This year in Louisiana almost 37,000 people became eligible to vote, thanks to a law that reinstated voting rights for formerly incarcerated people after they’ve served five years of parole. But only a small portion of those people have actually registered to vote in time to participate in the statewide election.
Checo Yancy is registered to vote for the first time in almost 40 years. He was incarcerated for 20 years — or 7,309 days, he says — in the Louisiana State Penitentiary at Angola. Yancy was released in 2003, and he’s served 16 years of his parole.
He cast his first vote in the October primary, and went to City Hall in Baton Rouge to register his early vote in the runoff.
Yancy greets the workers in the registrar's office. "It’s me again — ready to do my early voting. I'm appreciative to have it back after being in prison all that time," he says.
The voting card is inserted into the machine, and Yancy makes his selections. The whole process — from check in to finalizing his vote — takes about two minutes. For Yancy, the very act of voting is significant.
"It feels like I'm a part of something," he says. "Something that I take responsibility for losing, but now I can actually say that I have my voting rights back. And it made my family proud that now I’m a part of being a real citizen."
The voter registration process was pretty easy for Yancy. That's partly because he works for Voice of the Experienced, a non-profit organization that advocates for the rights of formerly incarcerated people. The group was actively involved in getting the law passed in 2018, and Yancy understood exactly what he had to do to register.
"You have to be out five years and not go back to trouble, and then you have to go to your parole office and they will tell you you’re eligible, you get a letter with a seal, you take that to the registrars office downtown and they will look it up make sure everything is straight and then put you back on the voting rolls."
There are no definitive numbers on how many formerly incarcerated people have registered to vote. Out of the total 37,000 who were eligible, the Secretary of State’s office says roughly 1,300 have had their voting rights reinstated. Another 4,000 new voters have registered since March 1, formerly incarcerated or not. The bottom line is only a fraction of those eligible registered in time for this election.
Norris Henderson is the founder of Voice of the Experienced. He says the registration process for formerly incarcerated people is cumbersome, and should be streamlined.
"Corrections just wanted to do — let us just upload the file [of] who’s all eligible, send it to you, and if their name is not flagged inside your system, register them to vote," says Henderson.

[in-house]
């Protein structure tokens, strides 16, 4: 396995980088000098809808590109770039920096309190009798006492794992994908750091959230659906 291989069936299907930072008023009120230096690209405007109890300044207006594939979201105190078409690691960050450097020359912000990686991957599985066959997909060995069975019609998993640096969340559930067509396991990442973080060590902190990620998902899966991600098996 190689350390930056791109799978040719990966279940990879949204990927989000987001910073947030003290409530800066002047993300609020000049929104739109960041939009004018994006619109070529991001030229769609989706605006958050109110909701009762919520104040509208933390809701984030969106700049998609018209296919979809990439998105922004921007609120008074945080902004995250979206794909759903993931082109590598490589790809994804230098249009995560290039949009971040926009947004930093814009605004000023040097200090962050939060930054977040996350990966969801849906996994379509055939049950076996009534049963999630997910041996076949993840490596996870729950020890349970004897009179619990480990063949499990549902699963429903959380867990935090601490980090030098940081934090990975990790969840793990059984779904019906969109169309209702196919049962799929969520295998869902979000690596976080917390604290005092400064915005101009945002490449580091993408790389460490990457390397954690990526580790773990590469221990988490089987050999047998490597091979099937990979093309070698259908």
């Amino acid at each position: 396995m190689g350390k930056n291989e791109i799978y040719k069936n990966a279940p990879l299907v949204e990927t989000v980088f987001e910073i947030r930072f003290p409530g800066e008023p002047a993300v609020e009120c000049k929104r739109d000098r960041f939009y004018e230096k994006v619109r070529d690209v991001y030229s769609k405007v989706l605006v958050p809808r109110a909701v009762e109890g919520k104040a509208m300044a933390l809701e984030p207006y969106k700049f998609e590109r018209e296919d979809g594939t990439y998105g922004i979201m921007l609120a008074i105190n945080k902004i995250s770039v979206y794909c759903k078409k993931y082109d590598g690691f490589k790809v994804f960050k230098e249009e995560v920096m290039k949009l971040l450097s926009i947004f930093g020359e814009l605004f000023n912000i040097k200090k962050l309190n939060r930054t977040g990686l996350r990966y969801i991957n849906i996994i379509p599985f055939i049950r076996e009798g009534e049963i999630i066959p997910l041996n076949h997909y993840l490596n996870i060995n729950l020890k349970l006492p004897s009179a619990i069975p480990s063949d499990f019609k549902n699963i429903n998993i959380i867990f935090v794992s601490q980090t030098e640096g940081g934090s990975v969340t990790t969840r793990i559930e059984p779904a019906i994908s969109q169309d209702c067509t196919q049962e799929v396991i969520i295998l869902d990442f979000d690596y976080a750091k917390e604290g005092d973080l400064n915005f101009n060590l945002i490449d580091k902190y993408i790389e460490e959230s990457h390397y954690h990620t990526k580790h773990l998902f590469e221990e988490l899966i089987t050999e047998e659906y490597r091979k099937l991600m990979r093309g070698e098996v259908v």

The same system used by the Department of Corrections to tell the Secretary of State that a person should be taken off the voting rolls could be used to put people back on, says Henderson.
But in a statement, Republican Secretary of State Kyle Ardoin said in-person documentation is necessary to confirm eligibility, and "the law does not change the process for reinstatement or registration, simply who is newly eligible."
"It really boils down to the Secretary of State being willing to accept what the Department of Corrections gives them, and I think that’s where the breakdown comes in," said Representative Pat Smith.
The Baton Rouge Democrat authored the bill, and says Ardoin hasn’t done enough to support the new law.
"In the law it said that the Department of Corrections and Secretary of State would sit down to go over the procedures on how this was supposed to be implemented," Smith says. "And to my knowledge that really hasn’t been done to the extent that it should be done."
Checo Yancy says the other reason people aren’t registering to vote is because they don’t know that they’re eligible. "The Secretary of State is not doing — really not doing anything. We've been putting it out in barber shops, beauty salons. So if the secretary of state would help, there would probably be a lot more people probably registered."
Despite the slow rollout, Representative Smith says she is happy that ,after working on the issue for four years, the law has finally changed.
"We've given an opportunity to people serving their probation and parole, doing the right thing, raising their family, paying their taxes, and all they wanted to do was vote. And so we’ve given them that right to vote," she said.
It's a right that Checo Yancy says he won’t take for granted.